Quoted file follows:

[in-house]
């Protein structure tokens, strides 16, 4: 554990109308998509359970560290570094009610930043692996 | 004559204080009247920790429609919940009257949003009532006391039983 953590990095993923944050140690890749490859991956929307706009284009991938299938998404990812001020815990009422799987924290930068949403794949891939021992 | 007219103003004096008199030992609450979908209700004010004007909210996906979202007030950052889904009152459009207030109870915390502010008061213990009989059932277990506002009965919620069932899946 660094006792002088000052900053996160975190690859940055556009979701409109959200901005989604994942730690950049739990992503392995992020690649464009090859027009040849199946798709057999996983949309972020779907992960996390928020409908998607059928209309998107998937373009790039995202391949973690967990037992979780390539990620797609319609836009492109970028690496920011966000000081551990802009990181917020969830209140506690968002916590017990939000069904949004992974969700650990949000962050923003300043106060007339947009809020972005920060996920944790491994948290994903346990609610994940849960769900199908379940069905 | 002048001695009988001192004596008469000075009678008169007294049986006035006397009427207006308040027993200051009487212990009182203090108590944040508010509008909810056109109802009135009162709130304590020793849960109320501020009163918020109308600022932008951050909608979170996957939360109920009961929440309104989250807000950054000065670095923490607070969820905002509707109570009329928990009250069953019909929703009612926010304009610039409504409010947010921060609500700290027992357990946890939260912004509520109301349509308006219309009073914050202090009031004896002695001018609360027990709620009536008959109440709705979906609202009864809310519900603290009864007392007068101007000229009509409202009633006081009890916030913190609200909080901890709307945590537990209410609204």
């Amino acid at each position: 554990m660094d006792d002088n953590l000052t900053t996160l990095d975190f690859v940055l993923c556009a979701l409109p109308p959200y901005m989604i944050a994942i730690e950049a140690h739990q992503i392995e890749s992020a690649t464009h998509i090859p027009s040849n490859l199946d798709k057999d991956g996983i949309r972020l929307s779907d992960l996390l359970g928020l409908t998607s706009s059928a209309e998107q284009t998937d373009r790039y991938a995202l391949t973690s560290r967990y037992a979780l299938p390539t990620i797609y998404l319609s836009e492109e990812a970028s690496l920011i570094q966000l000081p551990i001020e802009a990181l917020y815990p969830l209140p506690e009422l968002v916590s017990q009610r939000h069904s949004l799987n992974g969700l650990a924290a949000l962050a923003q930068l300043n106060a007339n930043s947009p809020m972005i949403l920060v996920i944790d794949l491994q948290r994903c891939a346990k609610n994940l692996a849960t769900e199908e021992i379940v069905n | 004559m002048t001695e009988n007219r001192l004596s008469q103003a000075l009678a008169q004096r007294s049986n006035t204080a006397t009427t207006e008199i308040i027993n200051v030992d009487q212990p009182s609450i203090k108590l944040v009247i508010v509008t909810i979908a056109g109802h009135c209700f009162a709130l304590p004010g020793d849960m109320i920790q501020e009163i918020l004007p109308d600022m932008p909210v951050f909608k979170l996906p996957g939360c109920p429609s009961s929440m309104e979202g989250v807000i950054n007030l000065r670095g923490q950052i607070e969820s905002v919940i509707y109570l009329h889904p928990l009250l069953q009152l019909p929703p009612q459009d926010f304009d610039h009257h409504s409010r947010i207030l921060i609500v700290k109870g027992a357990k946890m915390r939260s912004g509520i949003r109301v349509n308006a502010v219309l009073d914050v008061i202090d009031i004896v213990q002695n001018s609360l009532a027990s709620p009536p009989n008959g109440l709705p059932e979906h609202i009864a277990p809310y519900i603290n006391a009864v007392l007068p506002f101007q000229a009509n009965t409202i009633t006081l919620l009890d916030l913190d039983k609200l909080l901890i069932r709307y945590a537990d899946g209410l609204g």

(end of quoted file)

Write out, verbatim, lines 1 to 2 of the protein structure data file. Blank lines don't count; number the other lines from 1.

[in-house]
């Protein structure tokens, strides 16, 4: 554990109308998509359970560290570094009610930043692996 | 004559204080009247920790429609919940009257949003009532006391039983 953590990095993923944050140690890749490859991956929307706009284009991938299938998404990812001020815990009422799987924290930068949403794949891939021992 | 007219103003004096008199030992609450979908209700004010004007909210996906979202007030950052889904009152459009207030109870915390502010008061213990009989059932277990506002009965919620069932899946 660094006792002088000052900053996160975190690859940055556009979701409109959200901005989604994942730690950049739990992503392995992020690649464009090859027009040849199946798709057999996983949309972020779907992960996390928020409908998607059928209309998107998937373009790039995202391949973690967990037992979780390539990620797609319609836009492109970028690496920011966000000081551990802009990181917020969830209140506690968002916590017990939000069904949004992974969700650990949000962050923003300043106060007339947009809020972005920060996920944790491994948290994903346990609610994940849960769900199908379940069905 | 002048001695009988001192004596008469000075009678008169007294049986006035006397009427207006308040027993200051009487212990009182203090108590944040508010509008909810056109109802009135009162709130304590020793849960109320501020009163918020109308600022932008951050909608979170996957939360109920009961929440309104989250807000950054000065670095923490607070969820905002509707109570009329928990009250069953019909929703009612926010304009610039409504409010947010921060609500700290027992357990946890939260912004509520109301349509308006219309009073914050202090009031004896002695001018609360027990709620009536008959109440709705979906609202009864809310519900603290009864007392007068101007000229009509409202009633006081009890916030913190609200909080901890709307945590537990209410609204």